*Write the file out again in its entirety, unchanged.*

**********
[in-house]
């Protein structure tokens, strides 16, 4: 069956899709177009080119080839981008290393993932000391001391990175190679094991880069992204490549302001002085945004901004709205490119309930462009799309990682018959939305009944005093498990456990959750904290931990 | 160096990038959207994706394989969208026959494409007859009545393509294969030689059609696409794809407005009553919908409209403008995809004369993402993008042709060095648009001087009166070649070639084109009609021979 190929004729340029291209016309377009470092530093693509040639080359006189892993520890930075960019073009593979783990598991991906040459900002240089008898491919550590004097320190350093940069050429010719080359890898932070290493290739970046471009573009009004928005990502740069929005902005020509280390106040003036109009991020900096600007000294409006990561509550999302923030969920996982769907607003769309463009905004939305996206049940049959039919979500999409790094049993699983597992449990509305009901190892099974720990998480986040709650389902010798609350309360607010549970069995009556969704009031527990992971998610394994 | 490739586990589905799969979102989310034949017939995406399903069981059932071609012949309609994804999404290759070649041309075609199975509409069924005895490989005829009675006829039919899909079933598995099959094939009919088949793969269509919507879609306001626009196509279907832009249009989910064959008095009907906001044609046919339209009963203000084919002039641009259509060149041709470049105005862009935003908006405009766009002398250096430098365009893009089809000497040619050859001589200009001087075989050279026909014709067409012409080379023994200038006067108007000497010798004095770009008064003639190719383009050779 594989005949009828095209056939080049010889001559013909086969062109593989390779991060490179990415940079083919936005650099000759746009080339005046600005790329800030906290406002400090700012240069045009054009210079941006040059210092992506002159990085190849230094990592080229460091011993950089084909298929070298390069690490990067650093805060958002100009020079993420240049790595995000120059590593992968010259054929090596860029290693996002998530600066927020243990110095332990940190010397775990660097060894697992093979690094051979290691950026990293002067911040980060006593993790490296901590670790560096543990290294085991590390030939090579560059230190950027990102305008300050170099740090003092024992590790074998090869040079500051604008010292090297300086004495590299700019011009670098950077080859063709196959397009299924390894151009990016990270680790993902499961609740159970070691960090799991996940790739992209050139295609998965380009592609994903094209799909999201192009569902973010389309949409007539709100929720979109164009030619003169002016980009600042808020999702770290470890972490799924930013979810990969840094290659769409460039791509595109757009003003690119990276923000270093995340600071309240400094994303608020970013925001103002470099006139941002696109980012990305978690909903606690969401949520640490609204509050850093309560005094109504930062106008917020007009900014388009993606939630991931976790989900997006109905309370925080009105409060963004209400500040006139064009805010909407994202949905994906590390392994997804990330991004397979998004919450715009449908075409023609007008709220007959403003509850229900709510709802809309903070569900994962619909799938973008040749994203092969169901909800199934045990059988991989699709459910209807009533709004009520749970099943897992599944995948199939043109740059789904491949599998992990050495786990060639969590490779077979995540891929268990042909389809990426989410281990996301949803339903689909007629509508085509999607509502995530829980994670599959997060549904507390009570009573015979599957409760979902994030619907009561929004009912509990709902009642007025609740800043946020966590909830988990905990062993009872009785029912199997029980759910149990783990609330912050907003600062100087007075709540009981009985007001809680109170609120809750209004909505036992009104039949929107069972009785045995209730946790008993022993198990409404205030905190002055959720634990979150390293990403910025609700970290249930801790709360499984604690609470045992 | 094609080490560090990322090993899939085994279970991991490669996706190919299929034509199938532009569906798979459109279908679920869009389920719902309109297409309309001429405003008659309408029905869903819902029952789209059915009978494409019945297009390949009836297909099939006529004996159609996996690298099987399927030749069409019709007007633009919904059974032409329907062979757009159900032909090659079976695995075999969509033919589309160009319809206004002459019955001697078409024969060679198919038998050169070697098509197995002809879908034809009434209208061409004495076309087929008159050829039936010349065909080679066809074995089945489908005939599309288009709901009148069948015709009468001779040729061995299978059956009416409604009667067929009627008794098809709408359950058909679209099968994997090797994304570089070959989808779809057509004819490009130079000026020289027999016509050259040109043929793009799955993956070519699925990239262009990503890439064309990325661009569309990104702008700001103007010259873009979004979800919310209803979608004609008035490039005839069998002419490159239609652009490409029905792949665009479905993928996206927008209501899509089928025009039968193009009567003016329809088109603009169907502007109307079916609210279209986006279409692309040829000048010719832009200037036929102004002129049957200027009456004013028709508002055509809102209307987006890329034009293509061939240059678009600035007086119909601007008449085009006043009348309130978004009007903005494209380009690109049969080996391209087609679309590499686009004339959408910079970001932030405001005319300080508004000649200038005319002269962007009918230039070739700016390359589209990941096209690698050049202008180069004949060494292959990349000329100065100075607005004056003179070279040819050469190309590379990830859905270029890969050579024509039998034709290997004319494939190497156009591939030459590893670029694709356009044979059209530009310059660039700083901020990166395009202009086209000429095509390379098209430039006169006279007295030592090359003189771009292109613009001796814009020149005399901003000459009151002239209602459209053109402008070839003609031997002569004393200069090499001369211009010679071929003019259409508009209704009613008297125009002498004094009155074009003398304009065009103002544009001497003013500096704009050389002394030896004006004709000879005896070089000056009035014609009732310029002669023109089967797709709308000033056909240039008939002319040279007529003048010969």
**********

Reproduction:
[in-house]
């Protein structure tokens, strides 16, 4: 069956899709177009080119080839981008290393993932000391001391990175190679094991880069992204490549302001002085945004901004709205490119309930462009799309990682018959939305009944005093498990456990959750904290931990 | 160096990038959207994706394989969208026959494409007859009545393509294969030689059609696409794809407005009553919908409209403008995809004369993402993008042709060095648009001087009166070649070639084109009609021979 190929004729340029291209016309377009470092530093693509040639080359006189892993520890930075960019073009593979783990598991991906040459900002240089008898491919550590004097320190350093940069050429010719080359890898932070290493290739970046471009573009009004928005990502740069929005902005020509280390106040003036109009991020900096600007000294409006990561509550999302923030969920996982769907607003769309463009905004939305996206049940049959039919979500999409790094049993699983597992449990509305009901190892099974720990998480986040709650389902010798609350309360607010549970069995009556969704009031527990992971998610394994 | 490739586990589905799969979102989310034949017939995406399903069981059932071609012949309609994804999404290759070649041309075609199975509409069924005895490989005829009675006829039919899909079933598995099959094939009919088949793969269509919507879609306001626009196509279907832009249009989910064959008095009907906001044609046919339209009963203000084919002039641009259509060149041709470049105005862009935003908006405009766009002398250096430098365009893009089809000497040619050859001589200009001087075989050279026909014709067409012409080379023994200038006067108007000497010798004095770009008064003639190719383009050779 594989005949009828095209056939080049010889001559013909086969062109593989390779991060490179990415940079083919936005650099000759746009080339005046600005790329800030906290406002400090700012240069045009054009210079941006040059210092992506002159990085190849230094990592080229460091011993950089084909298929070298390069690490990067650093805060958002100009020079993420240049790595995000120059590593992968010259054929090596860029290693996002998530600066927020243990110095332990940190010397775990660097060894697992093979690094051979290691950026990293002067911040980060006593993790490296901590670790560096543990290294085991590390030939090579560059230190950027990102305008300050170099740090003092024992590790074998090869040079500051604008010292090297300086004495590299700019011009670098950077080859063709196959397009299924390894151009990016990270680790993902499961609740159970070691960090799991996940790739992209050139295609998965380009592609994903094209799909999201192009569902973010389309949409007539709100929720979109164009030619003169002016980009600042808020999702770290470890972490799924930013979810990969840094290659769409460039791509595109757009003003690119990276923000270093995340600071309240400094994303608020970013925001103002470099006139941002696109980012990305978690909903606690969401949520640490609204509050850093309560005094109504930062106008917020007009900014388009993606939630991931976790989900997006109905309370925080009105409060963004209400500040006139064009805010909407994202949905994906590390392994997804990330991004397979998004919450715009449908075409023609007008709220007959403003509850229900709510709802809309903070569900994962619909799938973008040749994203092969169901909800199934045990059988991989699709459910209807009533709004009520749970099943897992599944995948199939043109740059789904491949599998992990050495786990060639969590490779077979995540891929268990042909389809990426989410281990996301949803339903689909007629509508085509999607509502995530829980994670599959997060549904507390009570009573015979599957409760979902994030619907009561929004009912509990709902009642007025609740800043946020966590909830988990905990062993009872009785029912199997029980759910149990783990609330912050907003600062100087007075709540009981009985007001809680109170609120809750209004909505036992009104039949929107069972009785045995209730946790008993022993198990409404205030905190002055959720634990979150390293990403910025609700970290249930801790709360499984604690609470045992 | 094609080490560090990322090993899939085994279970991991490669996706190919299929034509199938532009569906798979459109279908679920869009389920719902309109297409309309001429405003008659309408029905869903819902029952789209059915009978494409019945297009390949009836297909099939006529004996159609996996690298099987399927030749069409019709007007633009919904059974032409329907062979757009159900032909090659079976695995075999969509033919589309160009319809206004002459019955001697078409024969060679198919038998050169070697098509197995002809879908034809009434209208061409004495076309087929008159050829039936010349065909080679066809074995089945489908005939599309288009709901009148069948015709009468001779040729061995299978059956009416409604009667067929009627008794098809709408359950058909679209099968994997090797994304570089070959989808779809057509004819490009130079000026020289027999016509050259040109043929793009799955993956070519699925990239262009990503890439064309990325661009569309990104702008700001103007010259873009979004979800919310209803979608004609008035490039005839069998002419490159239609652009490409029905792949665009479905993928996206927008209501899509089928025009039968193009009567003016329809088109603009169907502007109307079916609210279209986006279409692309040829000048010719832009200037036929102004002129049957200027009456004013028709508002055509809102209307987006890329034009293509061939240059678009600035007086119909601007008449085009006043009348309130978004009007903005494209380009690109049969080996391209087609679309590499686009004339959408910079970001932030405001005319300080508004000649200038005319002269962007009918230039070739700016390359589209990941096209690698050049202008180069004949060494292959990349000329100065100075607005004056003179070279040819050469190309590379990830859905270029890969050579024509039998034709290997004319494939190497156009591939030459590893670029694709356009044979059209530009310059660039700083901020990166395009202009086209000429095509390379098209430039006169006279007295030592090359003189771009292109613009001796814009020149005399901003000459009151002239209602459209053109402008070839003609031997002569004393200069090499001369211009010679071929003019259409508009209704009613008297125009002498004094009155074009003398304009065009103002544009001497003013500096704009050389002394030896004006004709000879005896070089000056009035014609009732310029002669023109089967797709709308000033056909240039008939002319040279007529003048010969």